Archive for June 1st, 2017

Guest Post – India’s grade inflation crisis is actually a grade distortion crisis

June 1, 2017

Good friend Prabhat Singh sends me a post on an issue he thinks deeply about:  grade inflation. He says it is not inflation but distortion. Thanks Prabhat for the timely post on a very important matter yet just laughed off. These are the kind of social institutions which once distorted create trouble across the society and cannot even be rectified quickly.

Over to Prabhat..


Few are aware of the sheer fraud and illegality peddled in the name of board exams in India. This includes not just the usual suspects – UP and Bihar board – but even the nationally respected CBSE and ISC board. The 30 marks reserved for the practical exam is a mere formality to let the students pass. Worse, in the name of moderation, everyone who gets between 79 and 94 is allotted 95 marks. This isn’t speculation, but based on data analysis carried out by a friend and I, published below. Our analysis confirms that nearly board exams in India are statistically invalid. The article also contains interviews with insiders placed high up in the ICSE and CBSE boards, and bring out shocking truths about the inadequacies of the marking system.

Marks inflation is the direct result of competition among boards. Unfortunately, prestigious universities such as DU make no distinction between two boards and marks allotted by them are taken at face value, which provides boards with perverse incentives. For instance, a disproportionate share of students admitted to SRCC last year were from Tamil Nadu board. It’s for the same reason that BITS-Pilani and several other colleges shifted to their own exams instead of relying on board exam marks. It is also amusing to see the see-sawing in pass percentages of state boards, with change in state government. UP board’s pass percentage has swung between as low as 14 and as high as 80, depending on the government in power. Needless to say, there are forces far beyond merit of students and difficulty of exam paper at play.

It is a welcome sign that the issue of marks inflation has finally reached the higher judiciary. Although Delhi HC ruled against CBSE’s decision to abandon this system, hopefully this folly will be corrected soon and all boards will be brought to account. It is also critical that the court educate itself about the system of education of boards before reaching a hasty decision. Pending this major correction, the very future of our nation is in dire straits.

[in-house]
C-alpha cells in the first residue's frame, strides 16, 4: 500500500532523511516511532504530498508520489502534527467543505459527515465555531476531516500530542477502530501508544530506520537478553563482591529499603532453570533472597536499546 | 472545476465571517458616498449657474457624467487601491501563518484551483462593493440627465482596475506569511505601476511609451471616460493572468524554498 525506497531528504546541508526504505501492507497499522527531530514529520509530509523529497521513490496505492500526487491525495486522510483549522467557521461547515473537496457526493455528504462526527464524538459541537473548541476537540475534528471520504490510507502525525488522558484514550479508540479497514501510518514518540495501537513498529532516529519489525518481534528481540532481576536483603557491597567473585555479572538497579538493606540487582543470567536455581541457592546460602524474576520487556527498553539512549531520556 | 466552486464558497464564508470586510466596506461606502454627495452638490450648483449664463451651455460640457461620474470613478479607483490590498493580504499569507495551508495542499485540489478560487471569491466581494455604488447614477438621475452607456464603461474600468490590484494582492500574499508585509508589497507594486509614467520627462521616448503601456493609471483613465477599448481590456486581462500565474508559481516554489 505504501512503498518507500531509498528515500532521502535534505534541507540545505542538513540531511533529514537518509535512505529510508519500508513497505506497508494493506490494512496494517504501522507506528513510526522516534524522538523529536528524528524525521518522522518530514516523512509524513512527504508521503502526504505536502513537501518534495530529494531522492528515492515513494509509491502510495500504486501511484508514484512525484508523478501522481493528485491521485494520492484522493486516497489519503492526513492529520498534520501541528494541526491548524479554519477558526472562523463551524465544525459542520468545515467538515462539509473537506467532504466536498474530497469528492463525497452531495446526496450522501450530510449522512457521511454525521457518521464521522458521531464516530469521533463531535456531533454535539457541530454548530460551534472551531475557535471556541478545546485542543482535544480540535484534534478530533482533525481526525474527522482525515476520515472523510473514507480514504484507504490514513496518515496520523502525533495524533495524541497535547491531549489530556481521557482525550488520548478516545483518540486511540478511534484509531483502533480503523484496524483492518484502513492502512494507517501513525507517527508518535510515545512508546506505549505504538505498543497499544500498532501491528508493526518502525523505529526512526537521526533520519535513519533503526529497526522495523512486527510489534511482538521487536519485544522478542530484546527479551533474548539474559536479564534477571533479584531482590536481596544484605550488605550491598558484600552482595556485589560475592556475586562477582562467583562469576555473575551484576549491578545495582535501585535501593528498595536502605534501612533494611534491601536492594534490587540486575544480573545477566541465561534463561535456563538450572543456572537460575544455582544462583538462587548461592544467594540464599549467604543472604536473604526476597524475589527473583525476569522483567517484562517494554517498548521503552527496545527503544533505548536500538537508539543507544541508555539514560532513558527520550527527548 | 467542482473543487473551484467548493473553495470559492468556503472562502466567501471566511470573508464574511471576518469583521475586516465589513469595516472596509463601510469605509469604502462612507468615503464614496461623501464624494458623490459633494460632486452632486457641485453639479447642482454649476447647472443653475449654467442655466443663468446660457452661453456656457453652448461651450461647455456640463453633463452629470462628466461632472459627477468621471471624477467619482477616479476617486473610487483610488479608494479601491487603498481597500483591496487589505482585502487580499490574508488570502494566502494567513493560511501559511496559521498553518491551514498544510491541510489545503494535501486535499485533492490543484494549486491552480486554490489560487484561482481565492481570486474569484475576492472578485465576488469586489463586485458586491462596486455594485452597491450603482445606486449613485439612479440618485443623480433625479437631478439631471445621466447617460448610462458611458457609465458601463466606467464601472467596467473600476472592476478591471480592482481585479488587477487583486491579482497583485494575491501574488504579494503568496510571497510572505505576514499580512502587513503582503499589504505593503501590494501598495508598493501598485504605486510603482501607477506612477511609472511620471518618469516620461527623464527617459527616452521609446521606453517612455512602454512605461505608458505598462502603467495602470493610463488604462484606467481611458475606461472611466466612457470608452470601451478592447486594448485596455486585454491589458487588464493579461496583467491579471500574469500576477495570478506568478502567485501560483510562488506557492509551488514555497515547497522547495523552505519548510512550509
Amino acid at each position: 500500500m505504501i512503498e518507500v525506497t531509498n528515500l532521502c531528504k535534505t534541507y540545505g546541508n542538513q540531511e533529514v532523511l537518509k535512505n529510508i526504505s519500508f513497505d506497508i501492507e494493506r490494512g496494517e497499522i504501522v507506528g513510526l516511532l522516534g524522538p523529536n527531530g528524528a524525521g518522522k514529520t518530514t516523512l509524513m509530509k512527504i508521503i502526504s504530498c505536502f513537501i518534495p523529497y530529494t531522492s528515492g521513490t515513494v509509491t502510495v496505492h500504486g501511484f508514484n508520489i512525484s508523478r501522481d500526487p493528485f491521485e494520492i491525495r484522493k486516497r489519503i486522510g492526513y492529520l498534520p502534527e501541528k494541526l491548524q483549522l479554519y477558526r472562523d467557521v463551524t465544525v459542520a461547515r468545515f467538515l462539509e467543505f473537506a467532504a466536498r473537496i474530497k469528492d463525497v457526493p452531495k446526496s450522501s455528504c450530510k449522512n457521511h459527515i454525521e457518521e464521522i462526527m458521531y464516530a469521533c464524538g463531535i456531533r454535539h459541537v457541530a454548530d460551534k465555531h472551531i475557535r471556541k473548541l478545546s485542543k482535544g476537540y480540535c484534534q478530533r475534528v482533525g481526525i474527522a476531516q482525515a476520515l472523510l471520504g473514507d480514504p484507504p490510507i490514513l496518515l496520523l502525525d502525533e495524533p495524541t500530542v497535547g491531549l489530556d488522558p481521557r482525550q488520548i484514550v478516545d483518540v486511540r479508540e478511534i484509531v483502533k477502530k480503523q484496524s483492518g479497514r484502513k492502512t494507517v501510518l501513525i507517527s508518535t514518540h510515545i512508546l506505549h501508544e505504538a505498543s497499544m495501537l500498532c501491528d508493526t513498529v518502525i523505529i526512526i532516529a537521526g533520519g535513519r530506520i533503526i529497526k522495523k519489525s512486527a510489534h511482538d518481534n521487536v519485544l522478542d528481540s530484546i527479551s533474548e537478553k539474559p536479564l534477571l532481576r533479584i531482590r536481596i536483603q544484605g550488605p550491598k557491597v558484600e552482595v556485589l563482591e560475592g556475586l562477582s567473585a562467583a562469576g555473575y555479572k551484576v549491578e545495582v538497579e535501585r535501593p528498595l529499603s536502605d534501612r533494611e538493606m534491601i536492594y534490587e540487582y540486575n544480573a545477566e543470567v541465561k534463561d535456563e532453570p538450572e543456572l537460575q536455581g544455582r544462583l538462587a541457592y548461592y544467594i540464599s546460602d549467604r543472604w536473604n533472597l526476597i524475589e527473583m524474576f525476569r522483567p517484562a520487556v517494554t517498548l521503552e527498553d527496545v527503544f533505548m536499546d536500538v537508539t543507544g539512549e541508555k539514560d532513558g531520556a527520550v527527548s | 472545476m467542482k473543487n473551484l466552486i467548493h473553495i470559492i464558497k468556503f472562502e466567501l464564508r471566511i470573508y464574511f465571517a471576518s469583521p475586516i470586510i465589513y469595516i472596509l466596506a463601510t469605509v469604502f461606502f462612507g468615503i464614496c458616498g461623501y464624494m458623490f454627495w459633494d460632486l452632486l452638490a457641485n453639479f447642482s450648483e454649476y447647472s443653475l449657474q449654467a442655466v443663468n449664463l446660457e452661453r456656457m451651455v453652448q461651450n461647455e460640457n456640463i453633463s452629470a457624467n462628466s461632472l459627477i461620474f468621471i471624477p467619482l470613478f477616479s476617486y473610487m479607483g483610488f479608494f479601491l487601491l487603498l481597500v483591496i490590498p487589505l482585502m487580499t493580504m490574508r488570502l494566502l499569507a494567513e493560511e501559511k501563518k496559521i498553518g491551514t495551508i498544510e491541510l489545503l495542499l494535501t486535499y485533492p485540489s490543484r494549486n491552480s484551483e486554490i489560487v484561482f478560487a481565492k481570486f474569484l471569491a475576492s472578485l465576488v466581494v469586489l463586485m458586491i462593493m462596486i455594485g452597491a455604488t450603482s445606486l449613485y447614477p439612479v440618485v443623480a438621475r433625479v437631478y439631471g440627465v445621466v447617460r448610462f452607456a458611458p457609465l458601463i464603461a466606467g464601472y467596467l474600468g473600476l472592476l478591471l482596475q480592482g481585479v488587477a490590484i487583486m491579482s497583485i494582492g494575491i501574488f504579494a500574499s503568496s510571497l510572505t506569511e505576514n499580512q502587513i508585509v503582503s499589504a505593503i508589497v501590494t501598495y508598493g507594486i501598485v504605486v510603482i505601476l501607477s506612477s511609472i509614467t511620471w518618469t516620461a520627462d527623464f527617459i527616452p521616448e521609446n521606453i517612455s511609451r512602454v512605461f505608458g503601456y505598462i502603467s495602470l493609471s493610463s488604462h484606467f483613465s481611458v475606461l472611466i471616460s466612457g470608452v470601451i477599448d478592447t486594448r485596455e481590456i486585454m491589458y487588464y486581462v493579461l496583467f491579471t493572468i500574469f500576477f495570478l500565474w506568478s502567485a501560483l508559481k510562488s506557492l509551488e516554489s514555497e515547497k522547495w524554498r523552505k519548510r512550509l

More here:

A Pretty Peso: Colombia showcases its rich culture on the newest member of its family of banknotes

June 1, 2017

On one hand, we are seeing governments pushing digital money and on the other we see Governments across the world issuing newer and fancier banknotes. It is partly to increase security and partly to keep the feeling of nationalism going. This blog has pointed to new banknotes/coins in New Zealand, Sweden, UK, NorwayFiji and  many more.

Nadya Saber points to Colombia’s new banknote series:

As Colombia progresses on a trajectory of healing and growth, the country has issued new banknotes that pay tribute to former presidents Carlos Lleras Restrepo and Alfonso López Michelsen, anthropologist Virginia Gutiérrez de Pineda, poet José Asunción Silva, painter Débora Arango, and national literary treasure García Márquez—influential Colombians who have shaped the country’s cultural, political, and scientific landscape. 

José Darío Uribe, former governor of the Central Bank of Colombia says, “the new family of banknotes responds to the needs of the economy, pays homage to outstanding personalities of the country, and exalts our biodiversity, turning it into the new image of our banknotes.”